Perhaps this is something that I should try to stress more: I'm trying to give a "descriptive" account of Founding era political theology. Not defend it as "the right" or even a "sound" system in a "prescriptive" sense.

They did believe that "reason" discovers Providence and that this a Truth in which all good men of all world religions believe. This Truth is "natural religion."

Of course, it could turn out that natural rights/law/religion and revealed religion are all fictions.

bpabbott said...

Tom: "[...] I can't see how divine providence can be derived by reason."

I was a bit confused by your comment until I took at look at how "divine providence" is defined.

In theology, Divine Providence, or simply Providence, is the sovereignty, superintendence, or agency of God over events in people's lives and throughout history.

To be honest, I don't see the hand of God in any events. However, such things are in the eye of the beholder. Perhaps some have seen things I have not, or perhaps the other way around. However, since reason must be applied hand in hand with knowledge, equally reasoned minds will come to different conclusions if they begin with different knowledge.

bpabbott said...

Jon concluded: "Now if the "Christian Nationalists" could embrace the above mentioned understanding of the term "Christian," we'd have nothing to argue about."

If embracing the life of Jesus and endeavoring to follow his path is what qualifies an individual as a Christian, then we'd have a new debate ... In my opinion, many of the "Christian Nationalists" would not qualify ;-)

Matt Huisman said...

Now if the "Christian Nationalists" could embrace the above mentioned understanding of the term "Christian," we'd have nothing to argue about.

Isn't that because - in actuality - such an understanding says nothing? (We're all Christians now...weeee!)

Jonathan Rowe said...

Matt -- heh.

I've conceded to the Christian Nationalists that, yes, America was founded to be a "Christian Nation" in a "nominal" sense. They don't like to hear that. Nominal Christianity isn't their cup of tea.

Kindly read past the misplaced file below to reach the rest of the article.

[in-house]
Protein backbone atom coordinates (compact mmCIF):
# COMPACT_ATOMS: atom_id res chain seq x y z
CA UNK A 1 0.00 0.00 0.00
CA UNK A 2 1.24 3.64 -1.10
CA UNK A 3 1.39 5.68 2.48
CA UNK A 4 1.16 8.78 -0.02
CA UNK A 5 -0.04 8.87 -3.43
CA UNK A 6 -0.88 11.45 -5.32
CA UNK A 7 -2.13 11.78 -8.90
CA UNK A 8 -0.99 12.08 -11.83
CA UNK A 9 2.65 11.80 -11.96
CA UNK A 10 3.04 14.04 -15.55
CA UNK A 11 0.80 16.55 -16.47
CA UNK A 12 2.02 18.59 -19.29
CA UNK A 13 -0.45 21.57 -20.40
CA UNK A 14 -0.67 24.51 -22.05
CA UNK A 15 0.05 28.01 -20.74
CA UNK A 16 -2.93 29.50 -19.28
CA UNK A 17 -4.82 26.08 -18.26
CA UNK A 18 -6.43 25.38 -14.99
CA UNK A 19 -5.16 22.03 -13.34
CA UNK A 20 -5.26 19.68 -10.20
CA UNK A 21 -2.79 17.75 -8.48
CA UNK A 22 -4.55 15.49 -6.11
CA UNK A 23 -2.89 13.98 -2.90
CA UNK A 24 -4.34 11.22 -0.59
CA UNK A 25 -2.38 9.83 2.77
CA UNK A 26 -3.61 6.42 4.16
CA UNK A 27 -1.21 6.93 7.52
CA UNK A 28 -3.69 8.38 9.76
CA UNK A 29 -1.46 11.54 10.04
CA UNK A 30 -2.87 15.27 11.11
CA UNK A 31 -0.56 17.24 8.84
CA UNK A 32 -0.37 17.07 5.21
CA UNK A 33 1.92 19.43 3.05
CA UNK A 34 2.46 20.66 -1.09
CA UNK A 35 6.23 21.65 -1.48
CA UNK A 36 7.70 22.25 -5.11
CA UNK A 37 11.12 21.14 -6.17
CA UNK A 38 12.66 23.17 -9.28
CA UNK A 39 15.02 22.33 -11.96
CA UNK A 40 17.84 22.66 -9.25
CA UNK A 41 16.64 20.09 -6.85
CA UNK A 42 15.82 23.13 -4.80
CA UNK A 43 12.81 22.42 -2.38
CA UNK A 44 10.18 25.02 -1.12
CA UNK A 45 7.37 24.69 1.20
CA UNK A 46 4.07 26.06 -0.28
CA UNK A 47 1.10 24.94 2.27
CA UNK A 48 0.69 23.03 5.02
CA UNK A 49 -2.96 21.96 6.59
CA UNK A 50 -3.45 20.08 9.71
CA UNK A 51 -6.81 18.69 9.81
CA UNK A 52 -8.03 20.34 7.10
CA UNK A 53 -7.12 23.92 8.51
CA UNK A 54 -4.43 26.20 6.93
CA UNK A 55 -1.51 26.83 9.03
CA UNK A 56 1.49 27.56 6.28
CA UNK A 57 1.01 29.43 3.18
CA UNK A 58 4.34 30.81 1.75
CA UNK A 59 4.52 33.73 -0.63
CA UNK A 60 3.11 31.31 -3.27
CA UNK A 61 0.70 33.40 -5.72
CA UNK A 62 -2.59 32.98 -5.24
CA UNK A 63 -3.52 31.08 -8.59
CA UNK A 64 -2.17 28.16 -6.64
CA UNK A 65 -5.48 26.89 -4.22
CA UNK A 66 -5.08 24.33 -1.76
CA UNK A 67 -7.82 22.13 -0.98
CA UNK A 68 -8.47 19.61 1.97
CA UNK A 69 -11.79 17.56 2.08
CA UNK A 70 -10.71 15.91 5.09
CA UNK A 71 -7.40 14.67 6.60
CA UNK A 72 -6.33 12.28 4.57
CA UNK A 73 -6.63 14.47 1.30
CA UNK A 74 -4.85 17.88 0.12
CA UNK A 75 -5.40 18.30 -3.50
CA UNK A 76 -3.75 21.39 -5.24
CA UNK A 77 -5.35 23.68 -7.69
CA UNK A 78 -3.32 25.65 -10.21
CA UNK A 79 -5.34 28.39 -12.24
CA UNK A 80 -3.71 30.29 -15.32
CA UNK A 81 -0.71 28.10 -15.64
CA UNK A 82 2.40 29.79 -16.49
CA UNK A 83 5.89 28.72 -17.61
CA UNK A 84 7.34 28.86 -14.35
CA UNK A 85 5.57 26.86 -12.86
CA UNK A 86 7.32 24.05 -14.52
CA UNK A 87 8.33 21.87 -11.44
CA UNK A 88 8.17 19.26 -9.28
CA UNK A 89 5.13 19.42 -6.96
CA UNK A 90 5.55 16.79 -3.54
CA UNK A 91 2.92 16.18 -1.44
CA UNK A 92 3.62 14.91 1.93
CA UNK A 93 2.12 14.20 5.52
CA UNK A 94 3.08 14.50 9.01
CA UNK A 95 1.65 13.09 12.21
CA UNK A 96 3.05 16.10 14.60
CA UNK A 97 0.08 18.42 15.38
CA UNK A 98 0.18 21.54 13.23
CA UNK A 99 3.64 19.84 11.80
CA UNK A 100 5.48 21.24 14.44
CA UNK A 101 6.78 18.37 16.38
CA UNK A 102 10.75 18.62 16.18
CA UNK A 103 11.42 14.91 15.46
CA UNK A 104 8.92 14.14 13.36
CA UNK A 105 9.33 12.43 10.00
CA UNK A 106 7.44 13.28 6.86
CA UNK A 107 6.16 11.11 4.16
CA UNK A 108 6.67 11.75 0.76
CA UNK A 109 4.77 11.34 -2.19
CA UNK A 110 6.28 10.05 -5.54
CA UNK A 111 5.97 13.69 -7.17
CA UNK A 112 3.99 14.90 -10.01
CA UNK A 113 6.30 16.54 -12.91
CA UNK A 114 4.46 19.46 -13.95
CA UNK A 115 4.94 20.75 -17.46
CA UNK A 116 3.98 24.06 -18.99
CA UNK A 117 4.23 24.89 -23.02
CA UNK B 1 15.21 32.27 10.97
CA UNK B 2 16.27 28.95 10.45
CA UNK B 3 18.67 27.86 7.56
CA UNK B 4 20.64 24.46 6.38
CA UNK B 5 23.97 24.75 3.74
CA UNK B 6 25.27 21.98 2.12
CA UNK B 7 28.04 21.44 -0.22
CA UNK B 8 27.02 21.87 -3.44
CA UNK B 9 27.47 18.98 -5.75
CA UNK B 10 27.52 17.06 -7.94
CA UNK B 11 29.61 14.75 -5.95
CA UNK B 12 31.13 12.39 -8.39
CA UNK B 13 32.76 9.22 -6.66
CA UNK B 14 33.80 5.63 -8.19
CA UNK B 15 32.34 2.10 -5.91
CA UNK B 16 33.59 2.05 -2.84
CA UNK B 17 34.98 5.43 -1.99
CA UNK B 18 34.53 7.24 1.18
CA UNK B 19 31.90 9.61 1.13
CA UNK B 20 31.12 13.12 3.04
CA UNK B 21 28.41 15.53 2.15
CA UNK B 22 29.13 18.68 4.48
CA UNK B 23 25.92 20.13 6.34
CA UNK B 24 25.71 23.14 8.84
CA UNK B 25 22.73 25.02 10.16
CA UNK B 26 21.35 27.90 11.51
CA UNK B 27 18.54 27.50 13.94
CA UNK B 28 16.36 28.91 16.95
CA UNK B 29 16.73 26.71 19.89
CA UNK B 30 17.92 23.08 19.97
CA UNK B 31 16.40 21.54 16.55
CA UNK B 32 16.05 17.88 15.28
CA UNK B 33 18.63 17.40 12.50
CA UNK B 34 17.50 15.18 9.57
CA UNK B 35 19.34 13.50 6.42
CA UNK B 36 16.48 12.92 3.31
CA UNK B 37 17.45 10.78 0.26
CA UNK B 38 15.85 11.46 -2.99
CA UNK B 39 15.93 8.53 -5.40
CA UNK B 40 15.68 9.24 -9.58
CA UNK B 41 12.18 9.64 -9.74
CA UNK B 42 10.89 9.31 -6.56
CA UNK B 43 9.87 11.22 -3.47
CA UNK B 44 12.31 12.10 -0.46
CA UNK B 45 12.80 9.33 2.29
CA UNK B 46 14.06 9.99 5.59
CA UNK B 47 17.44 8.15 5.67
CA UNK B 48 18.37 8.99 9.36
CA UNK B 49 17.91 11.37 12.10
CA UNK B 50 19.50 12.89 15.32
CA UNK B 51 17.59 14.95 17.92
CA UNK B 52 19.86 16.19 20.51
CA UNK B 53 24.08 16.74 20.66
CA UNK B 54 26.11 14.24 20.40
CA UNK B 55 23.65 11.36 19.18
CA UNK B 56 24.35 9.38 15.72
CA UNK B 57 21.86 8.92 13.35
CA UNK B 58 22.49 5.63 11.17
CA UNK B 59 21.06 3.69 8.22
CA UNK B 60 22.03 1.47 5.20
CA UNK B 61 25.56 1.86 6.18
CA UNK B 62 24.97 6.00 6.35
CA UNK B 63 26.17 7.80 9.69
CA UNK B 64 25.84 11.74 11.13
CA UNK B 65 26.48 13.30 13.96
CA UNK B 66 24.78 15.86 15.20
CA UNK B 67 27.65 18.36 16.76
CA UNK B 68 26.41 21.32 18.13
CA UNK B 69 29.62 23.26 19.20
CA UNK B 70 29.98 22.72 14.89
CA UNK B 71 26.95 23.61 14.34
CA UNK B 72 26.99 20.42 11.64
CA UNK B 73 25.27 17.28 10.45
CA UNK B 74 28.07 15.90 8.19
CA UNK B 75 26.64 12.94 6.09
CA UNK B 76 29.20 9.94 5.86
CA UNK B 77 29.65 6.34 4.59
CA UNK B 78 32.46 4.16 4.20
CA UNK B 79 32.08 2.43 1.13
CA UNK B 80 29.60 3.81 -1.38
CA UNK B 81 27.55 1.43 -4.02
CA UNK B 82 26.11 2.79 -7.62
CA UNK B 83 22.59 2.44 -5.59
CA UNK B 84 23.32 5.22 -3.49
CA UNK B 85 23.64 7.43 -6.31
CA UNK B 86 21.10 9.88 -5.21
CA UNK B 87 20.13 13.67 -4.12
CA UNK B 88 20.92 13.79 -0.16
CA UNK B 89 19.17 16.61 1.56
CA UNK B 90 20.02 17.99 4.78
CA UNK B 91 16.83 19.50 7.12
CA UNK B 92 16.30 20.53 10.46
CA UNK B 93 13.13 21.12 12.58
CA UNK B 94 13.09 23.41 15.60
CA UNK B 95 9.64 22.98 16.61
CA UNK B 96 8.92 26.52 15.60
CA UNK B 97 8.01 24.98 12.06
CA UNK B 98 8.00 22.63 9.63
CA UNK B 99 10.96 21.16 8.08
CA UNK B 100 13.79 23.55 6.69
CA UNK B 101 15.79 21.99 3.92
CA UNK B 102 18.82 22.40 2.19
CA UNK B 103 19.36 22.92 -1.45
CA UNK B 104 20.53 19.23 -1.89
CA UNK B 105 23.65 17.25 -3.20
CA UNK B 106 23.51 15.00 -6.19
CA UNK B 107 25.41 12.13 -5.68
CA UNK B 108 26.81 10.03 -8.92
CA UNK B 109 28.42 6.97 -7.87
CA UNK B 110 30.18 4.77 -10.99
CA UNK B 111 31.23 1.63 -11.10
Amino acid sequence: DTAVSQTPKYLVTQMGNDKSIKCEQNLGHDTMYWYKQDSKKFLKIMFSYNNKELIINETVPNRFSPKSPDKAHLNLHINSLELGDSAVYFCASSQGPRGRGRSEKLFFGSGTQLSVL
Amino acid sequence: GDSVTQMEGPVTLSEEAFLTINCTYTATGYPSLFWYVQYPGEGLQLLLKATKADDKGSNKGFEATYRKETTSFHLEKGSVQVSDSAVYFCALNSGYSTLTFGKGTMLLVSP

Tom Van Dyke said...

Ah, I see my friend Matt Huisman has found his way here. To quote Steve Martin in "The Jerk" after his name is at last published in the phone book, things are gonna start happening now.

Mr. Abbott, you illustrate my point completely. Yours is a common view these days, but Tom Paine, while allowing perhaps some remote and disinterested God who took his phone off the hook after creating all this, was ostracized by most all and sundry of America for such a weltanshauung.

Matt Huisman said...

The trouble I have with the Nominal Christian argument is how does it explain the tidal wave of Nominalism that must have swept through every part of the country at that time. It seems to be everywhere.

Does one actually rally around the notion of Nominalism? Should I watch and pray expectantly for a Nominalist revival?

Jonathan Rowe said...

Well,

I'm not sure if there really was a "tidal wave" of Christianity. I've seen some studies that show about 17% of the American population were church members. Though James Hutson notes it may be a lowball. And it also may be explained by the lack of available ministers.

If you look at many of the key Congregationalist who preached on behalf of the revolutionary cause from the pulpit, they were "religious." I'd be hard pressed to call Mayhew and Chauncy "nominal" in their faith. However, they were also heterodox in the sense that they were theological unitarians, universalists and made some unorthodox theological arguments on behalf of the revolutionary cause.

See my post below which links to Dr. Gregg Frazer's article defending John MacArthur's teachings on the matter (Frazer and MacArthur, both Christian fundamentalists/evangelicals -- indeed MacArthur is one of the most prominent evangelical theologians in the world -- believe rebellion is a sin and as such America's Founders sinned by revolting against Great Britain) where he explains the unorthodox theology of Mayhew et al.

Arguably this was not "Christianity" as historically defined by its traditional orthodoxy, but some other theological driver.

In other words, in a "broad sense" we could call it "Christianity." In a "narrow" sense, arguably it is not.

Jonathan Rowe said...

Matt,

This is the relevant part of Dr. Frazer's article that I'd like you to consider on Jonathan Mayhew, one of the most important Congregational preacher who preached on behalf of the American Revolutionary cause: